Timmons-Goodson to leave Supreme Court

Nov. 30, 2012 @ 07:17 PM

RALEIGH — Associate Justice Patricia Timmons-Goodson, the only black woman to ever serve on the North Carolina Supreme Court, announced Wednesday she'll leave post next month, giving outgoing Gov. Beverly Perdue a chance to shape the state's highest court.

Timmons-Goodson, 58, was first appointed to the court by Gov. Mike Easley in 2006 and was elected to her own full term later that year. She didn't give a specific reason for retiring effective Dec. 17 in a Wednesday news release or in her resignation letter to Perdue last week. She joined the judiciary as a District Court judge in 1984 and moved to the state Court of Appeals in 1997.

Timmons-Goodson's eight-year term was scheduled to expire at the end of 2014.

"Understanding there is a time and season for all things, I have concluded that the time has come for me to leave the Court," Timmons-Goodson said. "Service on the Supreme Court is a privilege that has been granted to fewer than 100 citizens in the history of this state, and I thank the people of North Carolina for the honor of serving them as an associate justice."

Perdue said in a statement that Timmons-Goodson is a friend and "I thank her for the invaluable contribution she has made to our great state."

Perdue, a Democrat, plans to pick Timmons-Goodson's replacement before vacating her office in early January, the governor's office said. Otherwise, Republican successor Pat McCrory would get the choice. This would be Perdue's first Supreme Court appointment since taking office in early 2009.

A 2011 Perdue executive order requires her to fill appeals courts and Superior Court vacancies from among three candidates offered to her by a judicial nominating commission whose members she appointed. But Perdue is considering whether to bypass the commission process because there may not be enough time to fill this and other expected judicial vacancies in the final weeks of her term, spokeswoman Chris Mackey said.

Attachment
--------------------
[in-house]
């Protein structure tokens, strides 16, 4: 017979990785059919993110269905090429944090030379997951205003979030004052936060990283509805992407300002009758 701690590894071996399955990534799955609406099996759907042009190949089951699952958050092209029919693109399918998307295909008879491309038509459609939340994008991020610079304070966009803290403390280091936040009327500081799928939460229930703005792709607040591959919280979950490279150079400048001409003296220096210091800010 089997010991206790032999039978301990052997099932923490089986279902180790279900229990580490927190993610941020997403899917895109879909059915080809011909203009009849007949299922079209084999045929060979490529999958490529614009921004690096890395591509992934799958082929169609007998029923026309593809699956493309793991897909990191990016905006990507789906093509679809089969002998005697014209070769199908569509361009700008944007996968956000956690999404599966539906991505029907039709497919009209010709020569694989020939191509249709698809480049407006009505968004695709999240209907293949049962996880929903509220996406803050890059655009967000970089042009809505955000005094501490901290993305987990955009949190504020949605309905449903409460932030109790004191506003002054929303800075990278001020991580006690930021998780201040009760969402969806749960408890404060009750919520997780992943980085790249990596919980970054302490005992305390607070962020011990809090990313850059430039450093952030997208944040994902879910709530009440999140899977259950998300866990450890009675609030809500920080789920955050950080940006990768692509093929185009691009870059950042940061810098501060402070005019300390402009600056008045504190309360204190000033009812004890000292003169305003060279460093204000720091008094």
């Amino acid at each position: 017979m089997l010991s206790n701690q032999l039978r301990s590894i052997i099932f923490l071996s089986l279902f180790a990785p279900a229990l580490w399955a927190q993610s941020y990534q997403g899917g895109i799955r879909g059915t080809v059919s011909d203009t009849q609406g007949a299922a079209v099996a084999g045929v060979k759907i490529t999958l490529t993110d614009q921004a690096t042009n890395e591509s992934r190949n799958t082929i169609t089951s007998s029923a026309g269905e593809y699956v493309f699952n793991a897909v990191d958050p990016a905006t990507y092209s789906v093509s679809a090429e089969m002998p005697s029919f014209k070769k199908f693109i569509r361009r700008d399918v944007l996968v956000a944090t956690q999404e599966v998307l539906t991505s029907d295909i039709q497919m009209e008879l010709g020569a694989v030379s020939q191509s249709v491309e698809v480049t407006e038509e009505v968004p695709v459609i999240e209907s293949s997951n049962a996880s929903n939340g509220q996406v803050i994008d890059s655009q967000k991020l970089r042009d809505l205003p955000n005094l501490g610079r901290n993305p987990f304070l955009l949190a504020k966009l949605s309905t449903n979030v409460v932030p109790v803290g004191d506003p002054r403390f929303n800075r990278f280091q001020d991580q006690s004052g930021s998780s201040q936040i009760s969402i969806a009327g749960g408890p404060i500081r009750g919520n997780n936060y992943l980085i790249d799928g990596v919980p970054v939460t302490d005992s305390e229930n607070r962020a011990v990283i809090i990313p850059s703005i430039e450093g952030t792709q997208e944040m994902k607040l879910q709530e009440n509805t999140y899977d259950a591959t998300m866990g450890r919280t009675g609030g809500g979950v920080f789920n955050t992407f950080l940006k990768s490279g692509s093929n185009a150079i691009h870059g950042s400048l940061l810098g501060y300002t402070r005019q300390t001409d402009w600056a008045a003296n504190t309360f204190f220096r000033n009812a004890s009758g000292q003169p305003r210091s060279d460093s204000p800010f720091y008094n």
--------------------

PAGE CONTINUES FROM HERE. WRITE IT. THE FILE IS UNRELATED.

Senate leader Phil Berger, R-Rockingham, said in a release it would be "rank hypocrisy soiling (Perdue's) legacy" if she failed to follow her own executive order in choosing Timmons-Goodson's replacement. Perdue's office said it had no further comment Wednesday night.

Although the court is officially nonpartisan, Timmons-Goodson is one of three registered Democrats on the seven-member panel. And the partisan makeup of the court received much attention as Associate Justice Paul Newby, one of the court's four Republicans, won re-election in November. Timmons-Goodson also is currently the court's only black justice.

Timmons-Goodson's successor would have to run in 2014 to seek a full eight-year term.

The justice graduated from a Fayetteville high school, the University of North Carolina at Chapel Hill and the UNC law school. She was a former assistant district attorney and legal aid attorney before then-Gov. Jim Hunt appointed her as a District Court judge. Hunt named her 13 years later to the Court of Appeals, the state's intermediate appeals court.

While on the Supreme Court, Timmons-Goodson often has been part of a two- or three-judge block — along with Chief Justice Sarah Parker and Associate Justice Robin Hudson — that have joined in dissenting opinions to the majority's decision.

She disagreed with the majority opinion in 2010 that ordered a convicted killer serving a life prison term to remain behind bars based on a 1970s law that actually defined "life" as 80 years. Timmons-Goodson wrote the convict had fully served his sentence based on sentence reduction credits and should be released immediately.

Timmons-Goodson wrote a dissenting opinion later that year against the court's decision to void a state senator's adoption of her former domestic partner's biological son. The majority ruling appeared to close a method for same-sex couples to adopt.

But Timmons-Goodson also wrote her share of majority opinions, including one in 2011 that upheld the high thresholds required by the Legislature for minority political groups to become official political parties in North Carolina. She said the requirements allowed for orderly elections and were not unfairly burdensome.